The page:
One can find some answers by looking at prana again. When we work with patients, it is our prana that meets the pranic field of the patient. Depending on the type of interaction – do we let the interaction happen spontaneously so that the two pranas can meet in the field of unlocalized prana? or do we work within the field of localized prana, something like this one is mine and the other is yours. The therapeutic intervention can have more impact on the situation of the patient or less or none. A sensitive practitioner who uses her intuitive skills is able to determine on what level the prana is blocked and direct the flow to that area to bring the most positive change. When the patient sees all of his problems happening on the physical level, and then asking him to work on the emotions or thoughts will not be helpful. On the other hand, when the patient opens himself to the possibility and understanding of the underlying causes of his problems stemming from non-physical areas, a practitioner can guide him to a faster resolution of his imbalances. In the ideal scenario, there is openness on both sides, from the practitioner and patient at the same time, prana can freely meet in the nonlocalized field and bring back its own expression and guidance of therapeutic process. Such therapeutic process is mutually most satisfying, given the patient has openness, trust, and understanding, and the physician is knowledgeable of the healing process and is non-attached to the process itself or the outcome. I have notices that the most remarkable changes happened in patients who I consulted on a “visiting” basis. There was no attachment from me – I have given advice and guidance freely without burden of attachment and expectation. The most remarkable changes occurred. When the patient keeps coming back and problems persist, identifying the outcome with our own ability to help is the most unhelpful thing we as physicians can do. It creates blockages of the natural flow of prana and the natural process of healing is thus impeded. Within this process, we need to question our own intentions. These are places within our own energetic system from which prana comes. To help us we can ask following questions:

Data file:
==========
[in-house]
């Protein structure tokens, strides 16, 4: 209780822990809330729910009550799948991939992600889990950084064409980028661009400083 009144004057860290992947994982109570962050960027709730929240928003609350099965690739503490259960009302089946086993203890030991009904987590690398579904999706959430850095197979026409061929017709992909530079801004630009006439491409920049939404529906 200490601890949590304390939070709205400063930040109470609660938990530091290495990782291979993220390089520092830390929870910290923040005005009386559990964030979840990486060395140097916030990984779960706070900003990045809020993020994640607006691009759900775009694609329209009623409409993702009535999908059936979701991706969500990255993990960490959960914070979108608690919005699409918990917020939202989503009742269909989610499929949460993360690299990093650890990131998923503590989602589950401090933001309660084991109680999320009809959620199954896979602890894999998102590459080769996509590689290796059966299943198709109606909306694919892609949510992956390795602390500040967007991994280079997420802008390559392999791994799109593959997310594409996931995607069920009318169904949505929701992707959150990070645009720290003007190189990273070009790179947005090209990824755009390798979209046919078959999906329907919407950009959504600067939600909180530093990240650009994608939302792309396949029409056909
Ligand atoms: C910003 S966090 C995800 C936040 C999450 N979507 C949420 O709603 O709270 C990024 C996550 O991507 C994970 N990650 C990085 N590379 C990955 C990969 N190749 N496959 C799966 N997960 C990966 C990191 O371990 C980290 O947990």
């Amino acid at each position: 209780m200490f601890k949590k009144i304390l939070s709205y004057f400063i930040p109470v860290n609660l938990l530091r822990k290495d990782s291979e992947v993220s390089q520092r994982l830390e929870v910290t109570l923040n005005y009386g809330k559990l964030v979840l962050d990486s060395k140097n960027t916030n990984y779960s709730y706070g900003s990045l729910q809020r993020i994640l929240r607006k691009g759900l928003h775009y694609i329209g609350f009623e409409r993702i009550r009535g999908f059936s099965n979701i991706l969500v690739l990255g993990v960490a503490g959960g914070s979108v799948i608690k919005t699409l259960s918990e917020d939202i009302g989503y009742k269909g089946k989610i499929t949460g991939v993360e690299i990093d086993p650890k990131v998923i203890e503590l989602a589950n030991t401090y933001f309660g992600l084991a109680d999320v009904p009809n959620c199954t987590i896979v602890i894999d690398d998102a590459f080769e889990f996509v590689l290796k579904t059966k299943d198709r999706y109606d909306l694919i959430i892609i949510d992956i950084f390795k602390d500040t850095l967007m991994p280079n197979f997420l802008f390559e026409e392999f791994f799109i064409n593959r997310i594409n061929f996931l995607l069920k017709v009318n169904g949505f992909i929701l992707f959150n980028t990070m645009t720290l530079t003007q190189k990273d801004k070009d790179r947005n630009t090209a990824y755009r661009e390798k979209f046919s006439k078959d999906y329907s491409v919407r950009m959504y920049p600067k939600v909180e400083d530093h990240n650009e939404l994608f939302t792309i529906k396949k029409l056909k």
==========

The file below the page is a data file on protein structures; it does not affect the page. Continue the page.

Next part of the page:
1. How do I feel is my own energetic status when meeting or working with this patient? Do I feel more energized or energetically depleted after working with this patient? Do I feel irritated, fearful, or sad when working with this patient?
2. When experiencing these negative energetic states, can I identify their source? What of my own feelings can I identify – perhaps feelings of powerlessness or helplessness? My feelings of misuse or being used? My feelings of incompetence or insecurity?
3. When feeling energetically positive, what is the source of these feelings? How my thoughts and approach differ in this situation from the negative energetic situation?
4. What are my intentions for working with this person or situation? Can I bring the highest best intention for both of us without attachment? Can I stay objective, witnessing the situation and myself while being fully present?

Remember, that according to the ancient wisdom, the ayurvedic physician does not have any other duty than to touch the soul of the patient. When this happens, when the pure source of prana is touched from the pure place in us, the karmic interaction is put in motion. Out of that interaction comes direction determined by universal consciousness.We can just sit and watch and deepen our understanding and continue to carry on our part with the words of praise on our lips.
IV. Prana Heals
One may still ask “How come some physicians are more successful than others?” And it is a right question to ask. Looking to how much education and theoretical knowledge one may
have answers to this question only partially.
As Charaka eluded, it is the personal excellence of a physician that makes him the most skilful doctor.